what will apple do with passif?

On one level it seems this title is too simplistic. On another level it might be said that the question has already been answered. Surely, since the Passif acquisition came to light the other week there has been plenty of coverage.

Much of it has drawn a link between Passif and the iWatch, as this mythical creature has been dubbed. Here is but one example from the second round of articles.  But, is it really as simple as has been presented?  Is the acquisition largely about the iWatch?  Is Passif’s technology largely directed to Bluetooth communications, as we might have been led to believe?  Let’s think about this a bit more and see where we go.

From ned’s point of view it is always good to start with the technology, and a good place to start for this is the USPTO.  What do the patent documents tell us?  The table below details bibliographic information for visible patent documents at the USPTO , at the time of writing.  There are three issued patents and five published applications.  There is not enough room to dig into either the technology or filing details in much depth in this post, but one recurring theme emerging from the documents is the use of passive circuitry for communications.

13_aug passif_table

When one thinks of an integrated circuit (IC) the vast majority of the electrical elements are active and the vast majority of these are transistors.  These electrical switches are wired together in circuits of specific characteristics and designs to provide the desired functionality of the IC.  The “active” moniker implies though that they consume power in both the switching operation and in a stand-by mode.  A passive component in the IC, on the other hand, is not “active” and consequently consumes less power.  A further discussion of these concepts is presented in, for example, the Background of US8,086,208.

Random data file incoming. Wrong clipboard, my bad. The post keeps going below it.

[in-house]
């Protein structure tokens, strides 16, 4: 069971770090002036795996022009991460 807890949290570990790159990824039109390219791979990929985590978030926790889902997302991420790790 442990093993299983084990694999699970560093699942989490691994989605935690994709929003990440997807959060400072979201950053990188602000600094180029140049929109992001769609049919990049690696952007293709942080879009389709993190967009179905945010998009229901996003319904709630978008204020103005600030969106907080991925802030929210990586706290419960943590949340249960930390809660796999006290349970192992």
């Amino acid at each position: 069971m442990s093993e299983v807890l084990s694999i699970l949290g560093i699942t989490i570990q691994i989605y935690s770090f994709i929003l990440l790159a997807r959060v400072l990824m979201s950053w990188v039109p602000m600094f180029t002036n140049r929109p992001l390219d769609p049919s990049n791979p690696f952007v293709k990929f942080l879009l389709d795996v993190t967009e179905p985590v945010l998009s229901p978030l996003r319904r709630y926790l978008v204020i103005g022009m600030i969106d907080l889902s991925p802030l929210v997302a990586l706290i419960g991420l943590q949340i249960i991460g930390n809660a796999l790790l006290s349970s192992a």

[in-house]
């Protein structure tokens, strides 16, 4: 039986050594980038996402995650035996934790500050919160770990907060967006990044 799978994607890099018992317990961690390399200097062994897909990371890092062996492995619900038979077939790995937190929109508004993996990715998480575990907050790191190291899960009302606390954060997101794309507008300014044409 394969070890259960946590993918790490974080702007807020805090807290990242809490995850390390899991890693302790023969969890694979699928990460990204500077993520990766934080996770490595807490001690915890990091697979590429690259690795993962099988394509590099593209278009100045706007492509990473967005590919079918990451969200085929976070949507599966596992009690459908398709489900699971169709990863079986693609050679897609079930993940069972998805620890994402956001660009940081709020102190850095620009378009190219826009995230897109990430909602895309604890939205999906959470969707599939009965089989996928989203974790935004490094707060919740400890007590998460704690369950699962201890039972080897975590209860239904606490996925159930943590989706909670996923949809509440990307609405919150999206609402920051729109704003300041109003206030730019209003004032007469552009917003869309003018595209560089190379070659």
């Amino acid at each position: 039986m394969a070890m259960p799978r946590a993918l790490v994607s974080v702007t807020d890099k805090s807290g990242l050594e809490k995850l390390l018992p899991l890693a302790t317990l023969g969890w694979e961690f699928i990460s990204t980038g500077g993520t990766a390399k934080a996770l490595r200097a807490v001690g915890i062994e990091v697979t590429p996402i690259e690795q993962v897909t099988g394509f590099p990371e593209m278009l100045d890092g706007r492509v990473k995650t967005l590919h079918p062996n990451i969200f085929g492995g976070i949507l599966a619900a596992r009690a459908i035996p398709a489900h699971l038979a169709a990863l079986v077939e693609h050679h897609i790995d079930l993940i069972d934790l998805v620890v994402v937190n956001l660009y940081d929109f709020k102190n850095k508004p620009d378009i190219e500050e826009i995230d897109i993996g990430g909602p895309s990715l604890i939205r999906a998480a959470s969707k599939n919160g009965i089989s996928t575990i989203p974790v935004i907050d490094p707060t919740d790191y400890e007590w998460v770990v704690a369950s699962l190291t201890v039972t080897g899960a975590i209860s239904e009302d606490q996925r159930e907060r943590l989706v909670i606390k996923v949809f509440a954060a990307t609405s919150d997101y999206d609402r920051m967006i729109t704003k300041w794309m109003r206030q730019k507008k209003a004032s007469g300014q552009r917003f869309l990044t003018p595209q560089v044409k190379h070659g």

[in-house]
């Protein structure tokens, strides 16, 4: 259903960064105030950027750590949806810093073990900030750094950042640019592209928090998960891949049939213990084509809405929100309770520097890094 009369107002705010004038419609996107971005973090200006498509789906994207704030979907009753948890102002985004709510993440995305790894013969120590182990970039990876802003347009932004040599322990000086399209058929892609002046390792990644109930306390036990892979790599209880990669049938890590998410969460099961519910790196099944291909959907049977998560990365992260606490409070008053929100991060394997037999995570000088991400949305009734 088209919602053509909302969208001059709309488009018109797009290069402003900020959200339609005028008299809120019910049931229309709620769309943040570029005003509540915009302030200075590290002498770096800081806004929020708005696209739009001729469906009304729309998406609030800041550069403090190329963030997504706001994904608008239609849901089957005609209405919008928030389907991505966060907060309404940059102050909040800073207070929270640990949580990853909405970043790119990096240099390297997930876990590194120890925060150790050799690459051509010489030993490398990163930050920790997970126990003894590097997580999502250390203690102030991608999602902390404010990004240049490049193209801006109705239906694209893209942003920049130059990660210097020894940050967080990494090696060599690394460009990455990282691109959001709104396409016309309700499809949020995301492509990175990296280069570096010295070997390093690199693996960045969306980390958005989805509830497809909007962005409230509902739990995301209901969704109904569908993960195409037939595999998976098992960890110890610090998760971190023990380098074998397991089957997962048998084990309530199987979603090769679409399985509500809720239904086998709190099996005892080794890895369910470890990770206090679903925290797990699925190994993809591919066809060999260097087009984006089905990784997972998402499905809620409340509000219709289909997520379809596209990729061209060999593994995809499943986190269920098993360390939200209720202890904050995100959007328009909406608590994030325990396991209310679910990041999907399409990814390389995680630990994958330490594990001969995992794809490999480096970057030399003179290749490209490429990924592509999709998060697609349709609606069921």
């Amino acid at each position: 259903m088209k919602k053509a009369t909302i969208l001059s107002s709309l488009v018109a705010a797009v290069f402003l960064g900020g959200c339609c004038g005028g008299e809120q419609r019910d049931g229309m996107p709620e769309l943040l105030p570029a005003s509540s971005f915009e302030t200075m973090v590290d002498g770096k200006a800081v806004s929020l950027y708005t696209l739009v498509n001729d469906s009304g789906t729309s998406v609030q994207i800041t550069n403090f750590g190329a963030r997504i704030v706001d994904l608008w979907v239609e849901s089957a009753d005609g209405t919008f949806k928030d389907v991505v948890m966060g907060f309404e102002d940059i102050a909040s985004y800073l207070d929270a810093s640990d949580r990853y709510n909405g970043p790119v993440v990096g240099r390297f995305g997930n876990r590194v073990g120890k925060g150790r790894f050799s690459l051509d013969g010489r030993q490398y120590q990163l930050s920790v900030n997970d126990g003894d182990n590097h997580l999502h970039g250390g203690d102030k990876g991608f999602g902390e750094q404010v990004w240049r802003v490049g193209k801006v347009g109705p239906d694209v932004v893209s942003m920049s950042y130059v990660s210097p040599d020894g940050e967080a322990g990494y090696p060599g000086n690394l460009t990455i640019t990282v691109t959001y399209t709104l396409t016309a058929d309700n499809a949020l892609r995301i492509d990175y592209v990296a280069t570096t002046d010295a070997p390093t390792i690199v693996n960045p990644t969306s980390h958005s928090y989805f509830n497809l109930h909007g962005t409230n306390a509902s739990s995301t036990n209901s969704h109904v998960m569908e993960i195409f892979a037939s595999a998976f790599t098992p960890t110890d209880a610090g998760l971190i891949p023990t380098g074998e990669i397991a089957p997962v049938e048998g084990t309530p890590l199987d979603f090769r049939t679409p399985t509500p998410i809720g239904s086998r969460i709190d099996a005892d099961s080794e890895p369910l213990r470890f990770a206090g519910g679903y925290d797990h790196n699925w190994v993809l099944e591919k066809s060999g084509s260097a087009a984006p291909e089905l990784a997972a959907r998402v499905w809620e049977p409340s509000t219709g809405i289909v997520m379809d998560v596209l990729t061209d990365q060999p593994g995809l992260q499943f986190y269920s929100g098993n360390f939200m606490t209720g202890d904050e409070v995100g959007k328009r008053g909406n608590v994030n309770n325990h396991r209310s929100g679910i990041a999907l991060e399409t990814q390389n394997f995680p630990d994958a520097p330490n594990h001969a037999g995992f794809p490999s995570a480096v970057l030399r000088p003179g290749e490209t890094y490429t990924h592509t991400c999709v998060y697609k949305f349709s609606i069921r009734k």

The historic use of active circuitry in IC’s would be a requirement for some functionality and the required performance.  Passif IP appears focused on circuit designs for communications that are built with passive components.  Again turning to the Background of US8,086,208, current process technology, i.e. IC fabrication technology, may have improved to a point where the performance of passive based circuits (see col.1, lines 40-49) meets required levels.  From this very basic base the issued patents assigned to Passif consider building blocks for wireless communications that should consume less power through their use of passive components.  From here I do not think the discussion of Apple’s intentions for the Passif IP should be limited to Bluetooth, let alone the emerging Bluetooth LE.

But, now the more interesting question.  The question that I have not seen anyone approach.  How might Passif technology be integrated into Apple products?  To date much of the attention of Apple circuit design has been directed at their A-series Application Processors; the A4 to A6X.   These products, however, have not contained integrated “radios” for communications.  Apple has used separate, 3rd party ICs for that.  But, with the Passif acquisition Apple is acquiring know-how to design and further develop, at least aspects of, their own radios for communications.  The next question then is whether these radio components show up in the A-series of processors, or will Apple build their own stand alone radios, or will the IP be used by 3rd parties to build proprietary radios for Apple?

Whatever the answer is to the last question Apple has branched out with the Passif acquisition.  It can certainly also be said that Apple has gained low power design expertise that it might access in a host of different places.  The vertical integration continues.  Time will tell if this bit of circuit design will “further differentiate” their as Steve Jobs commented in April 2008 with the PA Semi acquisition.